Cajon Valley Union School District meeting in El Cajon on Feb. 14, 2023.
Cajon Valley Union School District meeting in El Cajon on Feb. 14, 2023. / Photo by Ariana Drehsler

Kids’ lives, and their educational experience, have become increasingly intertwined with the internet. When schools went virtual during the pandemic, it accelerated the digitalization in education. It also increased districts’ hunger for the ability to monitor students’ activities on those devices. 

But the Cajon Valley Union Elementary School District, a K-8 district in El Cajon, was ahead of the curve. They gave each student a laptop all the way back in 2014. When they did, they sought out ways to keep an eye on their students in an effort to safeguard kids on the wild west of the internet. 

Enter Gaggle – a company whose software combs through all activity on not only district-issued devices, but also the suite of Google applications available to students. It flags content that features a battery of safewords related to violence and sexual assault, drug use and even depression and flags occurrences to district leaders and, if need be, to police. 

Districts like Cajon Valley view the software as an important resource and a proven tool in its efforts to keep kids safe. But privacy advocates, students and even U.S. senators, have sounded the alarm over what they view as invasive, error-prone surveillance technology with the potential to harm students in the long term. 

Read the story here. 

A River Cleaning Project Now Helps the People Who Call it Home 

The San Diego River Park Foundation's Chief Operating Officer Sarah Hutmacher (second to right), Program Manager Rachel Downing (far left), and interns Lena Munoz (center), and Miranda Stormer during a survey in Mission Valley's riverbed on Aug. 22, 2023.

Organizations have worked for years to preserve the ecological health of the San Diego River. But a few years ago when a pair of scientists with the San Diego River Park Foundation started collecting data about the river’s cleanliness, they found something they didn’t expect: people.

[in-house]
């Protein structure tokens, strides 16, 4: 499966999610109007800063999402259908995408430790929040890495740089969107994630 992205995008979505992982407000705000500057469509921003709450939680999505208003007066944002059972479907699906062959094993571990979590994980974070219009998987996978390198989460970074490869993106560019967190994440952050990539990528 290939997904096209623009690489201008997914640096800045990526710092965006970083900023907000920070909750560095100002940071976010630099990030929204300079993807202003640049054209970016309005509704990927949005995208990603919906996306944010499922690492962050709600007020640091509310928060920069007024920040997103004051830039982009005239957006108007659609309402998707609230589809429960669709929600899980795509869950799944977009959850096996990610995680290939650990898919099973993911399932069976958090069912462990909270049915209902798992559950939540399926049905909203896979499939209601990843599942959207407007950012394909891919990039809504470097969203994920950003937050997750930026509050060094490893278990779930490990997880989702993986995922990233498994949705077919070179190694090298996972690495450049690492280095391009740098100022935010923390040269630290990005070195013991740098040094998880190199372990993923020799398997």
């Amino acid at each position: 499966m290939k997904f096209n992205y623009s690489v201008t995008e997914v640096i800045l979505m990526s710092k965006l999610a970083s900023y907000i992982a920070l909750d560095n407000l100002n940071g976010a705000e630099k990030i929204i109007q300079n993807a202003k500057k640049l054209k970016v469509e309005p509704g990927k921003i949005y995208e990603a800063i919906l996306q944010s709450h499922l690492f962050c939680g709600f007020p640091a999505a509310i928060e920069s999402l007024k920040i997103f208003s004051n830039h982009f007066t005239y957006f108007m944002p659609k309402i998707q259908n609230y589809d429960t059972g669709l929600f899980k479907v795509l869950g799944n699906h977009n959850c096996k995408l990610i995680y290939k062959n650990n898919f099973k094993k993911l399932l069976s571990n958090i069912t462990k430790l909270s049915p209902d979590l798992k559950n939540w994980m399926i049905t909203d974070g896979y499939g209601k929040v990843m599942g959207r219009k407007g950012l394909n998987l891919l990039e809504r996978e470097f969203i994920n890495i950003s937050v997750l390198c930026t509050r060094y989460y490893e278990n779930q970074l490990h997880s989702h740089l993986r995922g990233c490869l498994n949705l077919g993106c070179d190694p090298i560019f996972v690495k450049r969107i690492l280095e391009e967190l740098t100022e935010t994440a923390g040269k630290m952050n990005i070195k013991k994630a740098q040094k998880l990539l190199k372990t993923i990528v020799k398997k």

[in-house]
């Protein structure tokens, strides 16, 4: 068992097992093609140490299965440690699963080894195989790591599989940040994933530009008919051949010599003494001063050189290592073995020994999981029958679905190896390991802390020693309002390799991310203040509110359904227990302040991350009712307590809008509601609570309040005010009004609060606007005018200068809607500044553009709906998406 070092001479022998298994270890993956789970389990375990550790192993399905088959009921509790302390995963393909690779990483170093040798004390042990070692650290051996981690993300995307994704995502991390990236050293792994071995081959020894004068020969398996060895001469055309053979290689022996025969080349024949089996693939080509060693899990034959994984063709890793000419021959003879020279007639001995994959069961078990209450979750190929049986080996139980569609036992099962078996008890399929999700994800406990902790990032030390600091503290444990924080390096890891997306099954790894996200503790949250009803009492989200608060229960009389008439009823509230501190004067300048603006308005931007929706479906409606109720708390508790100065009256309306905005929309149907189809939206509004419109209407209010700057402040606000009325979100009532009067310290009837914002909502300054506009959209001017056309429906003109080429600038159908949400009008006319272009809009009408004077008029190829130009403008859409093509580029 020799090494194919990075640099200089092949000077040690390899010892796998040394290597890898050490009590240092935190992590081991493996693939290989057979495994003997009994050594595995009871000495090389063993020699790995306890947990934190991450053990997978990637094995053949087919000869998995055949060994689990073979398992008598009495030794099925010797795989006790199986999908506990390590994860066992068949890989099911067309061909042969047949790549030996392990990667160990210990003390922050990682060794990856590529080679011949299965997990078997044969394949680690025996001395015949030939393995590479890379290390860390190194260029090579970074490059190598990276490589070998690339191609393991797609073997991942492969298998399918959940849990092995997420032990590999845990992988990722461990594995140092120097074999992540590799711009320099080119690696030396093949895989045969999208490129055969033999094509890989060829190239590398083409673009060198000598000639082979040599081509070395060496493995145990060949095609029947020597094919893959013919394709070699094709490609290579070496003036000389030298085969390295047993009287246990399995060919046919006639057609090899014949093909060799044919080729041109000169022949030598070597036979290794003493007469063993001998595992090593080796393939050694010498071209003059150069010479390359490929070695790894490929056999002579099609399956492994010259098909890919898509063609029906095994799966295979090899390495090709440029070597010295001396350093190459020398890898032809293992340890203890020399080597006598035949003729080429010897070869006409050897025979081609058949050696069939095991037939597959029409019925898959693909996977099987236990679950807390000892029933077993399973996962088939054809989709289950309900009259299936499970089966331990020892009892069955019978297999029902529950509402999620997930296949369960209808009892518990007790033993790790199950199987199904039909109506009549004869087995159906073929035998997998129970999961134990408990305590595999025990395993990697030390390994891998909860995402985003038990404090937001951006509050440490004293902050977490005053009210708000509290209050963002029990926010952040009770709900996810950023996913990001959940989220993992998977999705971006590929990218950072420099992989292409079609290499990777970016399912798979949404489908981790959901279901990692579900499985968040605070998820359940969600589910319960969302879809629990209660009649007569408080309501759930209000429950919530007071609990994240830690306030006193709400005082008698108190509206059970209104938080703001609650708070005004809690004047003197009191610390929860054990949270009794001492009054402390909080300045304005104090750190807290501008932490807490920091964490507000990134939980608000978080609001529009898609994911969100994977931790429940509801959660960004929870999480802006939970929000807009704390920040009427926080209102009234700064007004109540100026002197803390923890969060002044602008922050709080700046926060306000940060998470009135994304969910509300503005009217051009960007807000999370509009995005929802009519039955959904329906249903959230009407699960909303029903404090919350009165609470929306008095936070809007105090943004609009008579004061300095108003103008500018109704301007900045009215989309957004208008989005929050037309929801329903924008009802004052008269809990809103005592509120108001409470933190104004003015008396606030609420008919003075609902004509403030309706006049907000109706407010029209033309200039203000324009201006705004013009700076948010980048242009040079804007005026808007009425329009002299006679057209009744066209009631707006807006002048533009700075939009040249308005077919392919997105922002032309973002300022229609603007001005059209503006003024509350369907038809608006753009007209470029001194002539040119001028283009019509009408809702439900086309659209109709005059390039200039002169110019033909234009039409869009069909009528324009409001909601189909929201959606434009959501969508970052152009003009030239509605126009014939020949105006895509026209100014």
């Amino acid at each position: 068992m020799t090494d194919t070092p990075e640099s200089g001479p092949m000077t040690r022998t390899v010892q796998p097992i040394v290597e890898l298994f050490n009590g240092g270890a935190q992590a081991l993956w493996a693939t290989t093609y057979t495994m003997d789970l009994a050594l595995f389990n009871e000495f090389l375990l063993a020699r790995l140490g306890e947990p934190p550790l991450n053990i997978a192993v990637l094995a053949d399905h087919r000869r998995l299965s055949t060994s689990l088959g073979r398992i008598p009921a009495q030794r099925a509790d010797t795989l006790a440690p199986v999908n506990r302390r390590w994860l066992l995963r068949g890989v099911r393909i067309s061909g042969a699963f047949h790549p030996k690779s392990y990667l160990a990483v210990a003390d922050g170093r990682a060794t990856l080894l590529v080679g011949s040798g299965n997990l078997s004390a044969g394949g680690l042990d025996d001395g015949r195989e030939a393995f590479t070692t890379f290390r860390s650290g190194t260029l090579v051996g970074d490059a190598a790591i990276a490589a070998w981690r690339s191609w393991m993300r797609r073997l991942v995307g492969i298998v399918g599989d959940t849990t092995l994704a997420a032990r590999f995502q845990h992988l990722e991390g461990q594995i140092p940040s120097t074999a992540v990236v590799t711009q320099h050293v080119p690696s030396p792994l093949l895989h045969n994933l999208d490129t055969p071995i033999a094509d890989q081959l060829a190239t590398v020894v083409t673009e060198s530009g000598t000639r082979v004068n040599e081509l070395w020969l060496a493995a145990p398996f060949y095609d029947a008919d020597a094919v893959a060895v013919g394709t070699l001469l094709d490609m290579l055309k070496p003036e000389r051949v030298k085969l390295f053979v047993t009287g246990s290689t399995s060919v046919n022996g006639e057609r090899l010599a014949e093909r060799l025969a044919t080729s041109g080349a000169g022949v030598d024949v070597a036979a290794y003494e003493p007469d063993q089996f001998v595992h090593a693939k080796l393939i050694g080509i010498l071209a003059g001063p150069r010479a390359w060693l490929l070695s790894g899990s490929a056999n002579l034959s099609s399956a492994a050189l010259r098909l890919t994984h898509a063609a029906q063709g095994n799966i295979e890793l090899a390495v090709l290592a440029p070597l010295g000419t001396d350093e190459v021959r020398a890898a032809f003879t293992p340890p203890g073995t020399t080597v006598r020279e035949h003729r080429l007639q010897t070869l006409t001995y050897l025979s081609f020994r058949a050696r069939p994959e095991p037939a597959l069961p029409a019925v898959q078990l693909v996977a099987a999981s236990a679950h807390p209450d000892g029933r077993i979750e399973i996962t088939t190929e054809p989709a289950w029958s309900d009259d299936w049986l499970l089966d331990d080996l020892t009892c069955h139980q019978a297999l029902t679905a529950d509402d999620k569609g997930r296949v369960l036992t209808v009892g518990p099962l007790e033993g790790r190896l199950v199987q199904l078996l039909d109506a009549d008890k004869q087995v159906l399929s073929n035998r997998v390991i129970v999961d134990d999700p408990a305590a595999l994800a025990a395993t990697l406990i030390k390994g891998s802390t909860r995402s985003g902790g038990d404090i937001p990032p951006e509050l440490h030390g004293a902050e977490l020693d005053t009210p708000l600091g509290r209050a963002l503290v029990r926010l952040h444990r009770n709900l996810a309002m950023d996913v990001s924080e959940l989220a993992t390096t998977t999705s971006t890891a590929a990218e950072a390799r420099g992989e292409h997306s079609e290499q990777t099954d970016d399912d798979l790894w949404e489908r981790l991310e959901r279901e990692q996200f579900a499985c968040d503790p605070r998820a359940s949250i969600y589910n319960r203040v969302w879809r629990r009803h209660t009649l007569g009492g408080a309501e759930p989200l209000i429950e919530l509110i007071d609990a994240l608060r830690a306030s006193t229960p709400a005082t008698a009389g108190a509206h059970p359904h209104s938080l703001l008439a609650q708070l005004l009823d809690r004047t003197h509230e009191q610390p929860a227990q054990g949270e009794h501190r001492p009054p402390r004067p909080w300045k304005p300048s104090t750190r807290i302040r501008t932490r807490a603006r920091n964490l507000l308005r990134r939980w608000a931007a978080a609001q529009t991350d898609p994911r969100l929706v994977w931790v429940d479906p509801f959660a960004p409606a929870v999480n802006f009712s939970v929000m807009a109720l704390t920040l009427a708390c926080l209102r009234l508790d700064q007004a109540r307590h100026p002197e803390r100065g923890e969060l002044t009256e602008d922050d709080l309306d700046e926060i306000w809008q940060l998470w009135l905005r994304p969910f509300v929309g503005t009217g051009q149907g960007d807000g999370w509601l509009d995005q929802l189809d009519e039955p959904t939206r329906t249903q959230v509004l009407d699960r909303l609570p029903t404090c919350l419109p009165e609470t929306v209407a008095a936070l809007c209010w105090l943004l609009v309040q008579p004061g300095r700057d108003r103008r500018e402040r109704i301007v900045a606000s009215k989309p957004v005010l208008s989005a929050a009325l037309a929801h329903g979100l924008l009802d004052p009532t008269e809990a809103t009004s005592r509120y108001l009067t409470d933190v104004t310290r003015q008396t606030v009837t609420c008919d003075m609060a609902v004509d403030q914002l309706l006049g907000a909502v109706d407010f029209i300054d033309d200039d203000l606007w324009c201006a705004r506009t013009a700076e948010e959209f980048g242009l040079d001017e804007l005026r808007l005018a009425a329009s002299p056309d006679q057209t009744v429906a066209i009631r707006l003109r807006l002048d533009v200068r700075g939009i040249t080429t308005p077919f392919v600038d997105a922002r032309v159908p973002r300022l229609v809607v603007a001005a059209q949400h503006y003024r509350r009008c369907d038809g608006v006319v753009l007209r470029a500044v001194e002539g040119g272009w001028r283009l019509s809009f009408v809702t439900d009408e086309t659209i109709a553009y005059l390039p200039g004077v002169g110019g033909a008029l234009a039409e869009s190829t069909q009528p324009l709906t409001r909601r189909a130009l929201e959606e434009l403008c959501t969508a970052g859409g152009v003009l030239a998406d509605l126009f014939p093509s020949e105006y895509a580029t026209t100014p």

Voice of San Diego intern Kathryn Gray joined the group on a recent tour of the river. She explains in a new story how the scientists are helping the communities that exist in the river area. 

On the tour, the group came across a woman who was ready to give up on everything. Gray followed what happened when the scientists offered her help. 

Read the full story here.

Related: The Union-Tribune reports that San Diego’s new homeless camping ban might push even more people into the riverbed

Song of the Week 

Beejay Buduan has been producing dreamy, jangly pop under the moniker Shindigs for nine years, with his first couple albums dropping while he taught English in Korea in the mid 2010s. In that time, he’s released 11 EP’s and full-lengths – an impressive feat. It’s even more impressive when you take into account just how damn good they all are. 

Shindigs, “After It All”: The five songs on Buduan’s 2021 EP “How’s It Goin’” are filled with the enchanting and introverted DIY aesthetic he’s long excelled at. But one of the best things about Shindigs is the project’s ability to distill abstract whisps of feeling into musical form. “After It All,” featuring vocals from Anna Jeter of Portland’s Ancient Pools, is a prime example. The rich, glittery synth number conjures a wistfulness, like time is slipping through your fingers and all you can do is watch it go. 

Like what you hear? Check out Shindigs on September 16.  

Do you have a “Song of the Week” suggestion? Shoot us an email and a sentence or two about why you’ve been bumping this song lately. Friendly reminder: all songs should be by local artists! 

We Still Have Tickets! 

Don’t forget your favorite podcast crew is going to record live at North Park’s Original 40 Brewing today. 

Our podcast hosts and special guest San Diego City Councilman Kent Lee will dish on local politics, chisme and more. The doors open at 5:30 p.m. and the show starts at 6:30 p.m. Get your ticket now before we sell out.  

Click here to purchase your ticket.

In Other News 

  • As pickleball’s star continues to rise, some locals are taking the racket to court. (KPBS) 
  • In response to a lack of student housing, UCSD is considering building a village with space for 6,000 students. If the university goes through with it, the project would be the largest housing expansion by an American university in years. (Union-Tribune)
  • The San Diego Central Jail has been hit with another lawsuit from a family of a man who died in its custody. (ABC 10)

The Morning Report was written by Jakob McWhinney and Andrea Lopez-Villafaña. 

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